LB Waltham Forest defeats challenge to SEN funding cuts


In a judgment of 12th February 2021 in R (MI and IR) v LB Waltham Forest [2021] EWHC 281,Murray J rejected a claim for judicial review against LB Waltham Forest’s decision of March 2020 to cut funding by 10% for some statutory Education and Health Care Plans, which specify provision which has to be made for children with special educational needs. In a full judgment after a “rolled-up” hearing, the judge refused permission to apply for judicial review. 

The claimants had two grounds of claim: first, that the decision to make the cuts was irrational, and second, that the decision should not have been made without a review of provision under s 27 of the Children and Families Act 2014.  S 27 imposes a duty on local authorities to keep SEN, training and social care provision for children with SENs and disabilities “under review”.

On the first ground, the judge agreed with the Council’s submission that this was a “systemic” claim, rather than a claim that a particular child’s needs were not going to be met, so that the question was whether the March 2020 decision gave rise to an “unacceptable risk of unlawful outcomes”: R (Suppiah) v Secretary of State for the Home Department [2011] EWHC 2.  Murray J accepted that a number of safeguards for children with EHC Plans meant that there was no such risk. These safeguards included (para 104) the fact that the cuts were small in terms of schools’ overall budgets; that LBWF had undertaken an exercise before the March 2020 decision to see what the effect of the cuts would be on a sample of children with EHC Plans; that Schools Forum supported the decision; and that LBWF recognised that if funding was not sufficient for a particular child after the 10% cut, then it would have to be increased given LAs’ duties under s 42 of the CFA 2014 to pay for the provision specified in an EHC Plan.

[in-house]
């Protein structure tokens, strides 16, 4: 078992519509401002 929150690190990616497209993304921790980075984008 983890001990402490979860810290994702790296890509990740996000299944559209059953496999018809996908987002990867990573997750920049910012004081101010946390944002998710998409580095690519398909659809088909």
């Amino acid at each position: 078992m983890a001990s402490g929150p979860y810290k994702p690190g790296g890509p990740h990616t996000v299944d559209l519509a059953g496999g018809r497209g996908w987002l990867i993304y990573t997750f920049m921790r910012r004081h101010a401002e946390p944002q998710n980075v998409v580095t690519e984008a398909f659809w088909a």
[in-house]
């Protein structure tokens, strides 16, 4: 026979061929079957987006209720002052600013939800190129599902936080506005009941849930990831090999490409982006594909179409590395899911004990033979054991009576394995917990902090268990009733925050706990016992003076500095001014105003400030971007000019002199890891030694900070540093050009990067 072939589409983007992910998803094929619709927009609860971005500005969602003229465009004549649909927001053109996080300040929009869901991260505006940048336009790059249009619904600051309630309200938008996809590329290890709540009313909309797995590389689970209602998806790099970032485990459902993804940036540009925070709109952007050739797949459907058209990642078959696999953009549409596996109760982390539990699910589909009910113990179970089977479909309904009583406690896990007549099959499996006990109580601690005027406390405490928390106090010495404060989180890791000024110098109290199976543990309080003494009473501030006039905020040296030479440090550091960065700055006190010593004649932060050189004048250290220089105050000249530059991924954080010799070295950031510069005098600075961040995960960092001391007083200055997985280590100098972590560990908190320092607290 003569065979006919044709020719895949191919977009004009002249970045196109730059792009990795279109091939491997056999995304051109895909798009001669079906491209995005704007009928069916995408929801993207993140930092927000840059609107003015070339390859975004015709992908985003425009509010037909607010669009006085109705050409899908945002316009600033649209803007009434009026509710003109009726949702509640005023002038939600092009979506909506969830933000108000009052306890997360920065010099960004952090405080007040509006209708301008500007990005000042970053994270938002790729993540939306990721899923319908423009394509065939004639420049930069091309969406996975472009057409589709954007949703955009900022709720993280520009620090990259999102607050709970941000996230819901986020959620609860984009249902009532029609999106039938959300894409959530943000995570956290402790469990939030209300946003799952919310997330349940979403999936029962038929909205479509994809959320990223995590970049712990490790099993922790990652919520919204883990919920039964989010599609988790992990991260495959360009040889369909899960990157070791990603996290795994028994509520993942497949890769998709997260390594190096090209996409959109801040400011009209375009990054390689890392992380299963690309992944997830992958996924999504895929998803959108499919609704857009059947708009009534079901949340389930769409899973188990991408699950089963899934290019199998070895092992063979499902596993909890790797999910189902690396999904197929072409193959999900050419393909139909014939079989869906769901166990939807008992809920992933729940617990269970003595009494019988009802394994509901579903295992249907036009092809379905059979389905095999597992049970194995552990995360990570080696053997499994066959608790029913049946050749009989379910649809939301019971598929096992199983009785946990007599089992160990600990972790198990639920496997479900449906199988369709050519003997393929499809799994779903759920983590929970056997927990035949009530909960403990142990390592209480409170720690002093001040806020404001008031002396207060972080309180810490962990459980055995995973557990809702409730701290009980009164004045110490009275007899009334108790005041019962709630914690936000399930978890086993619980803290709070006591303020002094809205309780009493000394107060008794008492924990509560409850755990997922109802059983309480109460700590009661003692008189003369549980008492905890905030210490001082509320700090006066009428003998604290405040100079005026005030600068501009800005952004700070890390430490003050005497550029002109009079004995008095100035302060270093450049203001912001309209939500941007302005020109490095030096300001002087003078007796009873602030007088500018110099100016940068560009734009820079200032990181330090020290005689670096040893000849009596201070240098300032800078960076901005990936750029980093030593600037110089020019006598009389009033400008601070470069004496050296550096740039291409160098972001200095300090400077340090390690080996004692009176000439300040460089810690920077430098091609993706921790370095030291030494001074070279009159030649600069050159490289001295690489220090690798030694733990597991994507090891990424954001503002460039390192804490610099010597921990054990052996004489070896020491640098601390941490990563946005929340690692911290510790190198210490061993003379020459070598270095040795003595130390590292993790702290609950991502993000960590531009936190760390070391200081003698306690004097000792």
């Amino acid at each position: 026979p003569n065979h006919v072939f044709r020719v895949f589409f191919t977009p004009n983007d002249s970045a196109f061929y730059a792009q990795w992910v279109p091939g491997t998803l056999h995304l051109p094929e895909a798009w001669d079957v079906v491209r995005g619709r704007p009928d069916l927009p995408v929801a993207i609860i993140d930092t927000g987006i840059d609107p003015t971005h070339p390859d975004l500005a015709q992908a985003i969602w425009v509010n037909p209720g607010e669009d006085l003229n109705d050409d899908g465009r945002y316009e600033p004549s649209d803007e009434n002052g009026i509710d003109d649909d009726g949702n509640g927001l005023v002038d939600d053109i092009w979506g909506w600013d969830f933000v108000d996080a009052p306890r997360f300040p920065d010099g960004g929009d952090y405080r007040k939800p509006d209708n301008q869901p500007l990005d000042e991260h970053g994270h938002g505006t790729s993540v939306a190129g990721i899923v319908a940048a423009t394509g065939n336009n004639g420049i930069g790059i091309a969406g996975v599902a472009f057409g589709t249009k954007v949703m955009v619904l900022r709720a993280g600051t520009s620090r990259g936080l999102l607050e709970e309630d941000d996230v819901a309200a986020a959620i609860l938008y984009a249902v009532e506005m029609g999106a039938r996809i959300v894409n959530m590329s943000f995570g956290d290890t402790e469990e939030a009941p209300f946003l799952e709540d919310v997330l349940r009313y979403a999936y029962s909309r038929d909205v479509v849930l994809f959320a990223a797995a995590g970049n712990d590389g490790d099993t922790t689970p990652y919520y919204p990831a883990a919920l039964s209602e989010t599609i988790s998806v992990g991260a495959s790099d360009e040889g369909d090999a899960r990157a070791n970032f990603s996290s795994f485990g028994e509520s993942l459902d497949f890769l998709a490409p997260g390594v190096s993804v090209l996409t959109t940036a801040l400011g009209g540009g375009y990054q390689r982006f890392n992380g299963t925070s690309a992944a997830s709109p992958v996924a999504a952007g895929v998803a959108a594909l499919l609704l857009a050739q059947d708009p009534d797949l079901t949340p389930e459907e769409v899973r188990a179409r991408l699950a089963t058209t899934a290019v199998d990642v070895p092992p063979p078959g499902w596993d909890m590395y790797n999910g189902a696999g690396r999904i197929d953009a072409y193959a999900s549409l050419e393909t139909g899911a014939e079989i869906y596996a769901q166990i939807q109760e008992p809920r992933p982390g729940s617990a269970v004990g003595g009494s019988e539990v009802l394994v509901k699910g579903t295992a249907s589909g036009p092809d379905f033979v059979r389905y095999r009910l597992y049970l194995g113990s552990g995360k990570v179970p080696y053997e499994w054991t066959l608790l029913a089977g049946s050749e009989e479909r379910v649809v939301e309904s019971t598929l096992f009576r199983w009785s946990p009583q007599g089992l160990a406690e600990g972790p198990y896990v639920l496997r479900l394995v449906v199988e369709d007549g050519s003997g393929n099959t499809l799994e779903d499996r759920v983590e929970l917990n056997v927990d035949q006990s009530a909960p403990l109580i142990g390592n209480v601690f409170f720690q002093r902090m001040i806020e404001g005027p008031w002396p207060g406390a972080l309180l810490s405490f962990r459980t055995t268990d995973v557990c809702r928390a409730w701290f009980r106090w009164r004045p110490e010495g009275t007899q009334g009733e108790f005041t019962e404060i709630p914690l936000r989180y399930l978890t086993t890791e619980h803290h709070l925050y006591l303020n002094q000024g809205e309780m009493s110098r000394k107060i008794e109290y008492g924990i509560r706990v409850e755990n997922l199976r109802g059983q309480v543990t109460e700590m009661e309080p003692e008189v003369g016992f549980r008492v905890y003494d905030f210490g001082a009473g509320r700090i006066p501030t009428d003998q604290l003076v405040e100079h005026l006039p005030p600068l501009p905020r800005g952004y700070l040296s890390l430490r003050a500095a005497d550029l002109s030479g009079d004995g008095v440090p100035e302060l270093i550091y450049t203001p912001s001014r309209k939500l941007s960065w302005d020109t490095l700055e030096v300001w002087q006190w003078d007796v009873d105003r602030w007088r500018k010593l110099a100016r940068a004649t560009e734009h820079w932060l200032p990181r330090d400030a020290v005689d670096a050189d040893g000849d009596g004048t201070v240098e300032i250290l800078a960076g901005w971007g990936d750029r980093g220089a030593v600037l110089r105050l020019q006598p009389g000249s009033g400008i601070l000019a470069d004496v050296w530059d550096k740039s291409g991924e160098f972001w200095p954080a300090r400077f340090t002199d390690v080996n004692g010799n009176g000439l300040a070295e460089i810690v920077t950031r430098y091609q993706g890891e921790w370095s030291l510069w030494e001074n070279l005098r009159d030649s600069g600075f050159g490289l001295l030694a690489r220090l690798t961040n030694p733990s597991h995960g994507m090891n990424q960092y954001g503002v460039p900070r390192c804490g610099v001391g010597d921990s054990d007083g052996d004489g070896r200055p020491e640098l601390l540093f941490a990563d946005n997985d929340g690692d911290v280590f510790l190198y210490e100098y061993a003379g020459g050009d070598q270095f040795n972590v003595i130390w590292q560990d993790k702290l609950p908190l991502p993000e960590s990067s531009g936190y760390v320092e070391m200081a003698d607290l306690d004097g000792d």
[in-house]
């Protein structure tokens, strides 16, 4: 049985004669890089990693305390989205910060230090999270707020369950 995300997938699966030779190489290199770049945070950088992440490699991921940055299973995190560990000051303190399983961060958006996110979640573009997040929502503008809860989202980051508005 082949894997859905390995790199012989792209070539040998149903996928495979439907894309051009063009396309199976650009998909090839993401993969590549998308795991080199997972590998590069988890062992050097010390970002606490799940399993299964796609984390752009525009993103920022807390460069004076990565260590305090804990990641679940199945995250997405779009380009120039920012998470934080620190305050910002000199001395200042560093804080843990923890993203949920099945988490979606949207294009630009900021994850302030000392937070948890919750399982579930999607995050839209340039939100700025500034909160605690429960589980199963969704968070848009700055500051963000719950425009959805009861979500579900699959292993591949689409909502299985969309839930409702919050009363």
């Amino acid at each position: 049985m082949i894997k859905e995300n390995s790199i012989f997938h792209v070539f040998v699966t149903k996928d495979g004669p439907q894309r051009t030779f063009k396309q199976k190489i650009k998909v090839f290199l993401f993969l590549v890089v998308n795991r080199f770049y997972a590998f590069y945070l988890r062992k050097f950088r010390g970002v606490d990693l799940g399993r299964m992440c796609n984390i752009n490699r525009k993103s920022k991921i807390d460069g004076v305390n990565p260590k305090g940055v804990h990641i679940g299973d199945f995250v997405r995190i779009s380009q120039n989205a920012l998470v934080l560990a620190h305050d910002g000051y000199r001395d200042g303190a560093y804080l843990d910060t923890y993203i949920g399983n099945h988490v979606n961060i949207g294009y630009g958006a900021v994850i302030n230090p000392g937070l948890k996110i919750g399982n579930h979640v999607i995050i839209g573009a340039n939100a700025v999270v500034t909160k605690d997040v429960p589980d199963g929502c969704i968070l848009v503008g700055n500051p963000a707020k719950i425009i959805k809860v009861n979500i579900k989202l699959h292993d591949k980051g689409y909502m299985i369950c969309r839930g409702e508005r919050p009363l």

On the s 27 claim, the judge said that neither the level of cuts, nor the fact that no review had been undertaken since the CFA was passed, was sufficient to trigger the “strategic” duty under s 27.  This is the latest in a line of case to similar effect: R (Hollow) v Surrey County Council [2019] EWHC 618, R (ZK) v London Borough of Redbridge [2019] EWHC 1450 and R (AD) v LB Hackney [2020] EWCA 518.

Peter Oldham KC appeared for LB Waltham Forest